This book is a very fine compilation, spanning a whole range of technical and non-technical aspects of information warfare, and including my own invited chapter on “Creating a Smart Nation: Information Strategy, Virtual Intelligence, and Information Warfare.” This is a basic text and those in charge of our information warfare segments today would do well to read it again and again because most of them are focusing on one tiny slice of the IW mission, hot bits.
This sequel to the first book on cyberwar is even better (and the first one was very good) because it is much more deliberate about addressing strategy and diplomacy (part one); society, law, and commerce (part two); operations and information warfare (part three, where most military professionals get stuck); and intelligence, assessment, and modeling (part four). My chapter on “Information Peacekeeping, the Purest Form of War” appears here, but based on the lack of feedback I suspect all of the contributions in this section are a decade away from being understood with the U.S. Government.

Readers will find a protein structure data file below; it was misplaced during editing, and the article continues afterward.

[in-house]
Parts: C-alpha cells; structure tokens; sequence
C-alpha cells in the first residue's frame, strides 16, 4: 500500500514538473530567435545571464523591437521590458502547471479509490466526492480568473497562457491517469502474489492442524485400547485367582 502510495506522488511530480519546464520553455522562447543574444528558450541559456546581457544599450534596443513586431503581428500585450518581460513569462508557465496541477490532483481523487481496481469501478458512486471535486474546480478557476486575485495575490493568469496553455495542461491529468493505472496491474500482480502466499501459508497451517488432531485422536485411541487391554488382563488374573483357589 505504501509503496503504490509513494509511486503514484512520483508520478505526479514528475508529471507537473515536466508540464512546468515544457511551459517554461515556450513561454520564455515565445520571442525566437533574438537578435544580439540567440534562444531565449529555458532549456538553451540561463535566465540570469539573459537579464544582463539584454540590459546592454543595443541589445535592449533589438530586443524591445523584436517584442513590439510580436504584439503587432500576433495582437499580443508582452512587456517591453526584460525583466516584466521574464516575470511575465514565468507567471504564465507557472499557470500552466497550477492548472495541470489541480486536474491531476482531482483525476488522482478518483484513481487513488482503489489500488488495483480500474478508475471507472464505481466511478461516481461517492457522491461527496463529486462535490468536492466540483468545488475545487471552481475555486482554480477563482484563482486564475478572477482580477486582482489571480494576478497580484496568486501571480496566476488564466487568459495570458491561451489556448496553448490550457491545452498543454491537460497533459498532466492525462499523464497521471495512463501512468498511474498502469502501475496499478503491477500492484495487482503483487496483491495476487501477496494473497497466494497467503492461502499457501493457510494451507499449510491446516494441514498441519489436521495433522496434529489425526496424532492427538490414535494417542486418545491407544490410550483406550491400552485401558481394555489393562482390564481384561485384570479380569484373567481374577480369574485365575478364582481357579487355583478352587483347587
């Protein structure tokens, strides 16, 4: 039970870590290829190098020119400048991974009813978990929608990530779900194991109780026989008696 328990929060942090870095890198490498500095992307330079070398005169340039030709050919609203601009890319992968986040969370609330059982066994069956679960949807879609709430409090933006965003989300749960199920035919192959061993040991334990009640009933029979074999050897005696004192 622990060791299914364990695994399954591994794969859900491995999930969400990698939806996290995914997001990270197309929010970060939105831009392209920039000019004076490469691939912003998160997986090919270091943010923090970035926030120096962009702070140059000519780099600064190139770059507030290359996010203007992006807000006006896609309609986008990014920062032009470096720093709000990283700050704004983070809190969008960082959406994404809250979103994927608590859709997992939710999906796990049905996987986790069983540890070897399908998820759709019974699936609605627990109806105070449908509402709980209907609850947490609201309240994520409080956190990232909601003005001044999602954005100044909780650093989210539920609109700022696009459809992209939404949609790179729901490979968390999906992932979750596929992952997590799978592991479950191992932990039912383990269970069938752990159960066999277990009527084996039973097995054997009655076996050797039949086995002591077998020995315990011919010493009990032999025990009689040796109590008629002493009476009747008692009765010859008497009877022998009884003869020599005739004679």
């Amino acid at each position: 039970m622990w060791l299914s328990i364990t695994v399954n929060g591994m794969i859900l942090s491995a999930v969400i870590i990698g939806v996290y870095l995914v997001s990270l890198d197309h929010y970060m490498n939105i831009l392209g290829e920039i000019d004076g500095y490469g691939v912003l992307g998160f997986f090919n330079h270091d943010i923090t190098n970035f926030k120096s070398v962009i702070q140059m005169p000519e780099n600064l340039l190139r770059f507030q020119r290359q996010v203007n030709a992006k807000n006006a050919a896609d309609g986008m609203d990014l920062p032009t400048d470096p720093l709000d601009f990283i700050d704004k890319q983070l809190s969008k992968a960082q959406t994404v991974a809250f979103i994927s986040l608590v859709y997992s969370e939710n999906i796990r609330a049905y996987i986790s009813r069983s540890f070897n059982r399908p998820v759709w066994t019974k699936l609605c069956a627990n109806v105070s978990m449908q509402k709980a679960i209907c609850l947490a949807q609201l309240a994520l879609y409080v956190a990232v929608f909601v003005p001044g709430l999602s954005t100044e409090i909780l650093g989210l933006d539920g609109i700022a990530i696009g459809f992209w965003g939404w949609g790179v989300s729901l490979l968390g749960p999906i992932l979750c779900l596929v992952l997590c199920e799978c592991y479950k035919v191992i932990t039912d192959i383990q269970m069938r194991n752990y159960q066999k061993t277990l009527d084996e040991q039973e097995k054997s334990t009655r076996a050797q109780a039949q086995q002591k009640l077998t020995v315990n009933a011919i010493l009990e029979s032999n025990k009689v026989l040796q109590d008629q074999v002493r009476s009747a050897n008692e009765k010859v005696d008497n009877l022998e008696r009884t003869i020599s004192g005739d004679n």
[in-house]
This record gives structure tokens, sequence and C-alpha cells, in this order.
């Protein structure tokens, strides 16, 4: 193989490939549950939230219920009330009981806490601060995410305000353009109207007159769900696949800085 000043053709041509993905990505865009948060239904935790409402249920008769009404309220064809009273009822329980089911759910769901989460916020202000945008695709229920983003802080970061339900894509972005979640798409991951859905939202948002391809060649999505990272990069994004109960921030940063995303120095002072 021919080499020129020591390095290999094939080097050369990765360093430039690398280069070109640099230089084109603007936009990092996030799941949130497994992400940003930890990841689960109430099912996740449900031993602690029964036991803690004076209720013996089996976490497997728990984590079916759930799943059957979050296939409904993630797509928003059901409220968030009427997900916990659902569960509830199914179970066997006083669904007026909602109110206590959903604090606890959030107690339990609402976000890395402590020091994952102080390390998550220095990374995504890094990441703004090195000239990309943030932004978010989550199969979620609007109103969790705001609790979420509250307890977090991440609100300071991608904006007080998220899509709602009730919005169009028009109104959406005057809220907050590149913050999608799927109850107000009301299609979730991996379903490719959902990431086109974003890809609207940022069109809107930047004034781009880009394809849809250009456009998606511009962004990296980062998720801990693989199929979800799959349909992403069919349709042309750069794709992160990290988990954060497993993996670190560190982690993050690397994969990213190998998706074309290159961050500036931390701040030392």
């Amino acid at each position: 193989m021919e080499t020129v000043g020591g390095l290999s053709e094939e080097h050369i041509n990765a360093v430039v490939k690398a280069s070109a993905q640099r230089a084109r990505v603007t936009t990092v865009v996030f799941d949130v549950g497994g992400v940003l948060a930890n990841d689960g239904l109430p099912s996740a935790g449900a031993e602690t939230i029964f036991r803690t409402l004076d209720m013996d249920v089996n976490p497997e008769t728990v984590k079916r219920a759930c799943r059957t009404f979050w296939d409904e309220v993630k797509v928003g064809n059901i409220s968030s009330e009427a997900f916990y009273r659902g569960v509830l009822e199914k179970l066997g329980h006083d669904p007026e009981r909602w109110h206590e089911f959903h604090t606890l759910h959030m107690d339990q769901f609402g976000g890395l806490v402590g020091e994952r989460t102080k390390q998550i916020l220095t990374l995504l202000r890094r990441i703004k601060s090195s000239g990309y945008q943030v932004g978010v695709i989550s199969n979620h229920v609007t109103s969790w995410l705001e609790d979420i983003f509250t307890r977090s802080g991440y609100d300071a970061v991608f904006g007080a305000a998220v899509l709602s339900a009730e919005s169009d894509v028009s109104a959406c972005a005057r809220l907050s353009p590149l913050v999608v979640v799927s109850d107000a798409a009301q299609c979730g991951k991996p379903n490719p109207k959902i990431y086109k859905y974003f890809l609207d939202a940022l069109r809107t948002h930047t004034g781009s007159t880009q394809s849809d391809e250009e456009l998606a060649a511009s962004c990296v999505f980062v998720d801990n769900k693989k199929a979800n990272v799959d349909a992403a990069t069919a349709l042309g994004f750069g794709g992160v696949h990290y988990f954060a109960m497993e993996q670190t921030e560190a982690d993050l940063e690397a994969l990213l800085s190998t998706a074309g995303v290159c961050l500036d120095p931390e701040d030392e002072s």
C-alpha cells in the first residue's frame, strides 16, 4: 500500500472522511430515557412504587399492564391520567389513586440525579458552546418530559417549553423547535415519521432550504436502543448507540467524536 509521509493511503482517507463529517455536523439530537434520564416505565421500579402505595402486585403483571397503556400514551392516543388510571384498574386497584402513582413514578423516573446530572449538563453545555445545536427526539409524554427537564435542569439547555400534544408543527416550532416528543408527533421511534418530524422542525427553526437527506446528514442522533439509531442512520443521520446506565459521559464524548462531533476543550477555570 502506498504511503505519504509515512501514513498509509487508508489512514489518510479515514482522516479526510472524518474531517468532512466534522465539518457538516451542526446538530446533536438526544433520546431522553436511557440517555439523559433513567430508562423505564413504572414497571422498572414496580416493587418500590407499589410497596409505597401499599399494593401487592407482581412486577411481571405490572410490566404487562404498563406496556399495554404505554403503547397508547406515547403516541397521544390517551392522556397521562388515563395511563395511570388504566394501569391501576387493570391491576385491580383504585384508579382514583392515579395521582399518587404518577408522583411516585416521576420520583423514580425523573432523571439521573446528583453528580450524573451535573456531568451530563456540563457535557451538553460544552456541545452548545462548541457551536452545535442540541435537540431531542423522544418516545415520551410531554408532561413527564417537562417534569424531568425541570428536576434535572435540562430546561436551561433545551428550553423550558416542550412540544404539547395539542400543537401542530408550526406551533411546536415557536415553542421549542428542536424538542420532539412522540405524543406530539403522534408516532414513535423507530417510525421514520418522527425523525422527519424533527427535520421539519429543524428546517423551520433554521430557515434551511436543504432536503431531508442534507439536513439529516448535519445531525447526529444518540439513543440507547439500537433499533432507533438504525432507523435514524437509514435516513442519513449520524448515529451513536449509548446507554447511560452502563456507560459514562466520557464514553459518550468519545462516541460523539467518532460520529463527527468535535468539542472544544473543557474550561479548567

This was a very original piece of work and a major step forward in the thinking on this topic. It would lead to a publication for the U.S. Institute of Peace in 1997. It is appropriate at this juncture to credit Dr. Professor Doug Dearth, long-time course coordinator for the National Senior Intelligence Officers Course at the Joint Military Intelligence Training College, and Col Al Campen, USAF (Ret), the father of DoD C4I as a concept, and long-time publisher for the Armed Forces Communications and Electronics Association (AFCEA). Alone among thousands, these two officers recognized the value of this thinking, and pressed for finished work in the form of articles and chapters, and then books. Their three books on CYBERWAR were a gift to national policy-makers that has never been properly acknowledged.